EBCDIC, Extended Binary Coded Decimal Interchange Code, was developed in 1963 by IBM as an extension to the older Binary Coded Decimal (BCD) standard. BCD encodes the 10 digits of the standard counting system using 4 binary counters, or bits, where an individual bit can be either a 1 or a 0.
BCD for Numeric Characters
By establishing BCD as a standard, IBM allowed users to move shared data between computers with the use of punch cards. The roots of BCD lay, in fact, in the row and column layout of IBM's original computer punch cards. With EBCDIC, IBM extended the approach to 8 bits, allowing encoding not only of digits, but also of upper and lower case letters, formatting codes such as headers and carriage returns, and basic communication controls such as Request, Acknowledge, and Bell. This allowed users of IBM's mainframe computers to share not only data, but actual programming code as well.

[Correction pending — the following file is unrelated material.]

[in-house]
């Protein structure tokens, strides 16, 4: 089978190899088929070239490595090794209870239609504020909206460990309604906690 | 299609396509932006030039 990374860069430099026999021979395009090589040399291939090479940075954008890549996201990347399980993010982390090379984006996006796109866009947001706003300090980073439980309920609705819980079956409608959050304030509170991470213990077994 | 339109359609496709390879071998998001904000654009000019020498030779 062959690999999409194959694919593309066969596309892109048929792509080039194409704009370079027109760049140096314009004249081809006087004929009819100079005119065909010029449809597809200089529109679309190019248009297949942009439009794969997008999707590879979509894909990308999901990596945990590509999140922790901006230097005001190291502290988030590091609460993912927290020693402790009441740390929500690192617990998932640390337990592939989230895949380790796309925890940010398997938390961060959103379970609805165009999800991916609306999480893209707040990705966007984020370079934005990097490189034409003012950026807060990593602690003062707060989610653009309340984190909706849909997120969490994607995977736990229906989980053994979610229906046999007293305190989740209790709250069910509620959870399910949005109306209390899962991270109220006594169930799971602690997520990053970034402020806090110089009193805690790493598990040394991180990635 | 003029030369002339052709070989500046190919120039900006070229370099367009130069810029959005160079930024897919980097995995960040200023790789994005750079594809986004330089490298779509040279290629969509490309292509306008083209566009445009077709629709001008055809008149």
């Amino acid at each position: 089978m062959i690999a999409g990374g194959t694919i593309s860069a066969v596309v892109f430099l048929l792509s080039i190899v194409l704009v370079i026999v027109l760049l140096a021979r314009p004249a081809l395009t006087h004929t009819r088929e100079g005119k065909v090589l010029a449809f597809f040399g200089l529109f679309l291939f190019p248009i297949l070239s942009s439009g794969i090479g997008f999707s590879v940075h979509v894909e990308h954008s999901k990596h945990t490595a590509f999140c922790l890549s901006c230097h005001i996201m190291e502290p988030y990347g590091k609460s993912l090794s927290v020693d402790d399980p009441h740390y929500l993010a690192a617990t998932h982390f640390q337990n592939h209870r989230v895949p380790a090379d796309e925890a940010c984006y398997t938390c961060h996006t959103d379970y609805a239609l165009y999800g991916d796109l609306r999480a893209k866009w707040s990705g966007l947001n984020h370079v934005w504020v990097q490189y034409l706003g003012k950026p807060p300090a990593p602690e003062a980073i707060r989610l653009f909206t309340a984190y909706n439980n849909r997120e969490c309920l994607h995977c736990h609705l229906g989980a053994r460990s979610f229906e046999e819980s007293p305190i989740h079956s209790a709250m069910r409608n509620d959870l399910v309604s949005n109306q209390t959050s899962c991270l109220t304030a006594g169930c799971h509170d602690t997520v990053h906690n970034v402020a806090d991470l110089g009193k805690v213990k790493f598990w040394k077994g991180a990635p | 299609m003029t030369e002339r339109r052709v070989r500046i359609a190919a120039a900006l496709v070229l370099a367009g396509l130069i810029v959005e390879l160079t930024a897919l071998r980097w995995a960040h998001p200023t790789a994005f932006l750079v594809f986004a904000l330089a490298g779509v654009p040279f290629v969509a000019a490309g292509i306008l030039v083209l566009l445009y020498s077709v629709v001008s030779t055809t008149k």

EBCDIC is eight bits, or one byte, wide. Each byte consists of two nibbles, each four bits wide. The first four bits define the class of character, while the second nibble defines the specific character inside that class. For example, setting the first nibble to all-ones, 1111, defines the character as a number, and the second nibble defines which number is encoded.
In recent years, EBCDIC has been expanded to 16- and 32-bit variants to allow for representation of large, non-latin character sets. Each EBCDIC variant is known as a codepage, identified by its Coded Character Set Identifier, or CCSID. EBCDIC codepages have been created for a number of major writing scripts, including such complex ones as Chinese, Korean and Japanese.
All IBM mainframe computers, even the most recent models, continue to support EBCDIC so that legacy applications can be run without modification.